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In this May 1, 2013, file photo, gay rights activists carry rainbow flags as they march during a May Day rally in St. Petersburg, Russia. (Dmitry Lovetsky/Associated Press)
In this May 1, 2013, file photo, gay rights activists carry rainbow flags as they march during a May Day rally in St. Petersburg, Russia. (Dmitry Lovetsky/Associated Press)

Tabatha Southey

Russians don’t seem to have trouble seeing those ‘invisible’ gay people Add to ...

The way the Russian law against “promoting homosexuality” is phrased, one would think Russian legislators view their children as a veritable dry tinderbox of gay ready to go up in flames should they be exposed to the tiniest hint of gayness.

Shown a rainbow flag like the one Pavel Lebedev held up as the Olympic torch was relayed by him, they seem to believe the children will be flaming within minutes. Mr. Lebedev was arrested and detained.

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No report on the number of bystanders who became bi-standers as a result of being flagged was released, but then Anatoly Pakhomov, the mayor of Sochi, has said there are no gay people in his city, suggesting the possibility that some Russians suffer from gay blindness. This would indeed make an accurate head count of the gayified difficult.

Russian President Vladimir Putin promised, amid much concern about his new law and about the recent wave of attacks against gay people across Russia, that homosexuals are welcome in Sochi for the Olympics. “We don’t have a ban on non-traditional sexual relations,” he said. “We have a ban on promoting homosexuality and pedophilia among minors.”

When Elena Klimova, a journalist, wrote a column decrying this law, she received a grateful letter from an underage lesbian, who said she had saved her life. Inspired by this, Ms. Klimova started an online group, Children-404, where gay and lesbian teens can post supportive letters to one another. She was charged for “distributing information among minors that 1) is aimed at creating non-traditional sexual attitudes, 2) makes non-traditional sexual relations attractive, 3) equates the social value of traditional and non-traditional sexual relations, or 4) creates an interest in non-traditional sexual relations.”

Last Sunday, Alexander Suturin, editor of a weekly paper in the country’s far east, was also fined under this law – for publishing an interview with a teacher who lost his job for being gay.

This law isn’t merely symbolic, vile enough as that would be, and passing something this vaguely and broadly worded is like attaching a detonator to the life of every gay person in Russia, one that can be triggered at any moment.

I’m sure there are children in Russia who would be surprised to learn that the family raising them has been imparting information that “equates the social value of traditional and non-traditional sexual relations,” and even more surprised to find their mommies gone one day.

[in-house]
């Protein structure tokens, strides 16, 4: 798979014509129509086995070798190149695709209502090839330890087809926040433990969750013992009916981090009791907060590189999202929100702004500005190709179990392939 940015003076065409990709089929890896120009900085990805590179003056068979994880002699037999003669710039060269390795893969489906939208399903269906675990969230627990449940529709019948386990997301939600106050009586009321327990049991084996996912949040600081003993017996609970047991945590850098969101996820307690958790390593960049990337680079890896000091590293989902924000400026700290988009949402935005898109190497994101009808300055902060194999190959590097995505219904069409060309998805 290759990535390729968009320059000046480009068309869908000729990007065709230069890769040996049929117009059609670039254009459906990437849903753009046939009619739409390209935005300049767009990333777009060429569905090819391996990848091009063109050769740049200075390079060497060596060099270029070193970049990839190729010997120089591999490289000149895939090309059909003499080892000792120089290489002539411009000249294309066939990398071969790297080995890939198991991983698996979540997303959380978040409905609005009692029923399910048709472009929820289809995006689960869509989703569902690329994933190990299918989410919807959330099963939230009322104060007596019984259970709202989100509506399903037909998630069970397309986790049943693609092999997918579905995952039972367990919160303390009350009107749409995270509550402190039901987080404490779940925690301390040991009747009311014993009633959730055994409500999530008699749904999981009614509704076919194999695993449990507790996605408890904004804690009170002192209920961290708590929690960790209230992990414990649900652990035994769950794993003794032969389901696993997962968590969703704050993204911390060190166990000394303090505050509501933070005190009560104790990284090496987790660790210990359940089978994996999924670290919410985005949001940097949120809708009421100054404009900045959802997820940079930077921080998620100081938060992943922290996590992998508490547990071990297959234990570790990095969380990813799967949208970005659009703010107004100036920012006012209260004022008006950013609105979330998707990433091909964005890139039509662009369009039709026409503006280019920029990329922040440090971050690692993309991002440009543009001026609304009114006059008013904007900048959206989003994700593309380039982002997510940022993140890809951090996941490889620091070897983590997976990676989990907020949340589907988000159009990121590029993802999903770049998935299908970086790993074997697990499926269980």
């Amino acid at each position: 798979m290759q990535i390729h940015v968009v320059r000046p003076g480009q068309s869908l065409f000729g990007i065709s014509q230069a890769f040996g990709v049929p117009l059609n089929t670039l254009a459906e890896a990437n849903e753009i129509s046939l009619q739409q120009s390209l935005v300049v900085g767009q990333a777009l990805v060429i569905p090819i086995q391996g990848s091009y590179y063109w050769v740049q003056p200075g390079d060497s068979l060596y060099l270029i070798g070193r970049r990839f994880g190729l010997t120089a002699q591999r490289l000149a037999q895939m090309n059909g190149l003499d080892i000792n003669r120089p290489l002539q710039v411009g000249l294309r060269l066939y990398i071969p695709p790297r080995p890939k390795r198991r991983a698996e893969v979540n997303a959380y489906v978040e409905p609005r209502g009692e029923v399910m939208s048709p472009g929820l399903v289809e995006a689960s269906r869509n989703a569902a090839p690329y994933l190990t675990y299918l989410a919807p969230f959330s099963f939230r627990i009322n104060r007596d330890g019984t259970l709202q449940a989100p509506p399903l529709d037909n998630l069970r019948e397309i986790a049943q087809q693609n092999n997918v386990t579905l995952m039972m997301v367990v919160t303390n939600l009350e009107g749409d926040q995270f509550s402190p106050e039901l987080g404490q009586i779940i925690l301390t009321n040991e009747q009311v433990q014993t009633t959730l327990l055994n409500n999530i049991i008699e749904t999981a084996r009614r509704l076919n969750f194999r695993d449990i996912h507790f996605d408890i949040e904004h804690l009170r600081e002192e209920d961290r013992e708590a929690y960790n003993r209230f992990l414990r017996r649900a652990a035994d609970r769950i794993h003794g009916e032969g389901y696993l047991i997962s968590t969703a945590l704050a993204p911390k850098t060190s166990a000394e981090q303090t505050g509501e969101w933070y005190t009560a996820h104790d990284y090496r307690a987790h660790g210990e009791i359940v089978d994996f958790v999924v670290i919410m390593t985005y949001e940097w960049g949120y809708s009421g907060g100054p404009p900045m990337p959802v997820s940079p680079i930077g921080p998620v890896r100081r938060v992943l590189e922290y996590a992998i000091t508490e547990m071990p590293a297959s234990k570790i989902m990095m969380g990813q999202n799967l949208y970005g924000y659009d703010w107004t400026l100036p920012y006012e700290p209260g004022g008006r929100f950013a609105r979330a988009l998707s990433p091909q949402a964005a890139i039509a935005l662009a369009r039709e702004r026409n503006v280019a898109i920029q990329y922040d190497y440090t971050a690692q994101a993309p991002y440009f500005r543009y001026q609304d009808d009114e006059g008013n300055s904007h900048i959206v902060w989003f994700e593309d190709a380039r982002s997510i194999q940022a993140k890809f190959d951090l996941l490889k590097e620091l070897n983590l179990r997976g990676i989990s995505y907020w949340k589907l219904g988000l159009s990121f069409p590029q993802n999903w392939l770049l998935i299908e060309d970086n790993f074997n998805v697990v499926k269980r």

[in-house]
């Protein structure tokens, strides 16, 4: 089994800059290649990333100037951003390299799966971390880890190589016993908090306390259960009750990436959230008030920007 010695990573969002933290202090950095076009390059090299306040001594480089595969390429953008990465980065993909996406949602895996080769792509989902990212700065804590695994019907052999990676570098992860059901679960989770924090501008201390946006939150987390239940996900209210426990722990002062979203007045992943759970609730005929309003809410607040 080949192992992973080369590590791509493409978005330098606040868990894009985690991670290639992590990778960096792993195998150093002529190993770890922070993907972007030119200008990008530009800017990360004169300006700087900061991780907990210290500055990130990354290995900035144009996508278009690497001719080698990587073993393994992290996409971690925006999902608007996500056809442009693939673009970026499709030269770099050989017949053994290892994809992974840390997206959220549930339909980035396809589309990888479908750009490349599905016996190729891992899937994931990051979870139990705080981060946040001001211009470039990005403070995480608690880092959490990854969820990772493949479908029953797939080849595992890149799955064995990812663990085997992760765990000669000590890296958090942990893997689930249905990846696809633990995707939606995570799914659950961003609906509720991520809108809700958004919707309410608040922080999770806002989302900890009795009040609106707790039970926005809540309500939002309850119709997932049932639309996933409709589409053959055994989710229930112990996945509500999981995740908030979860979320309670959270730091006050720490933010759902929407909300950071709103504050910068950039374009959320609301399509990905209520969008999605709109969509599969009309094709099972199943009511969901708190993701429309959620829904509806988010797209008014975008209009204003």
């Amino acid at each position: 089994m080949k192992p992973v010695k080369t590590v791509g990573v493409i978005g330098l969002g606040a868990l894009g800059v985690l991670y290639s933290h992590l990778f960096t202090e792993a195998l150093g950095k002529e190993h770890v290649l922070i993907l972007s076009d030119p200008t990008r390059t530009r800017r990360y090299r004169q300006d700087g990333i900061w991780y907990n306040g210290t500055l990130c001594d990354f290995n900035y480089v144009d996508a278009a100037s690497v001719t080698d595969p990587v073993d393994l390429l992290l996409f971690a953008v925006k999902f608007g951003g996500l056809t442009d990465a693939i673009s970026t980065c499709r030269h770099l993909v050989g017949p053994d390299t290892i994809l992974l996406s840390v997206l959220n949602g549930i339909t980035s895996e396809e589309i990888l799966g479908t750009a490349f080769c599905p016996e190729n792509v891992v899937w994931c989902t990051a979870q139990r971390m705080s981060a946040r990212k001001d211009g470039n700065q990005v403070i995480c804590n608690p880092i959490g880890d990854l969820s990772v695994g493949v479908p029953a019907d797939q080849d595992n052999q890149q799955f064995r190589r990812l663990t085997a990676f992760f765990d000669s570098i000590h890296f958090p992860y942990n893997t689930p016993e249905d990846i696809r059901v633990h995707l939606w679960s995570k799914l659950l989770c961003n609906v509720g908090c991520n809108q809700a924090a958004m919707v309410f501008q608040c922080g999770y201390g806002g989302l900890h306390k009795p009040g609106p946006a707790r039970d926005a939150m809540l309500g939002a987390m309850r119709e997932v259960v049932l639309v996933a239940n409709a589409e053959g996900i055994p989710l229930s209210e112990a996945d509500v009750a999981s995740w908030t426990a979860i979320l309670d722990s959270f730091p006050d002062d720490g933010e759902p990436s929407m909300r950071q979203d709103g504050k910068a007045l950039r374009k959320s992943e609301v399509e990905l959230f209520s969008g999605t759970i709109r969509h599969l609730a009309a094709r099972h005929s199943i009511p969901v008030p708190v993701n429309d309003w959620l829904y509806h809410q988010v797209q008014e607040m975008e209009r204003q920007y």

Their mothers’ love, those children would have to accept, was not Putin-approved. In Mr. Putin’s Russia, I sense it’s fine to feel tenderness toward the deer you have just killed with your crossbow, but deviant for a man to have such feelings toward that mysterious, brooding guy who works at his suddenly favourite bike repair shop.

If it were true, as the Sochi mayor might lead us to conclude, that a sizable portion of the Russian population simply cannot see gay people, that straight Russians live in fear of invisible gay people coming undetected into their houses and taking all their stuff, or merely living with them, unseen – like gay Borrowers – that might explain a certain amount of frustration on the part of the leadenly visible heterosexual population.

Or if straight people lived in awkward fear of taking a seat on the subway and finding themselves on an invisible gay person’s lap, covered in invisible gay coffee, a certain amount of frustration might occur.

That frustration, however, would not even begin to explain or excuse the many documented instances of barely visible gay people in Russia being savagely beaten of late.

It would not account for what happened to Dimitry Chizhevsky in St. Petersburg, where, at a private event held by an HIV testing and counselling group, two masked men carrying baseball bats and pneumatic pistols arrived, shouted, “Faggot, faggot, faggot!” and left him blind in one eye.

And besides, as fanciful as the notion of the Invisible Gays of Russia is – they would be sort of like the Huldufólk of Iceland but less inclined to interfere with roadwork – I think it more likely the mayor of Sochi is just an idiot.

All week I have been seeing images of frightful Sochi hotel rooms and thinking, “You know what Russia needs? More gays.”

Pleased as I was with my rather glib thought, I know full well that gay people in Russia built those rooms and booked them and are competing for their country, and I wish all the athletes well. But I won’t be watching.

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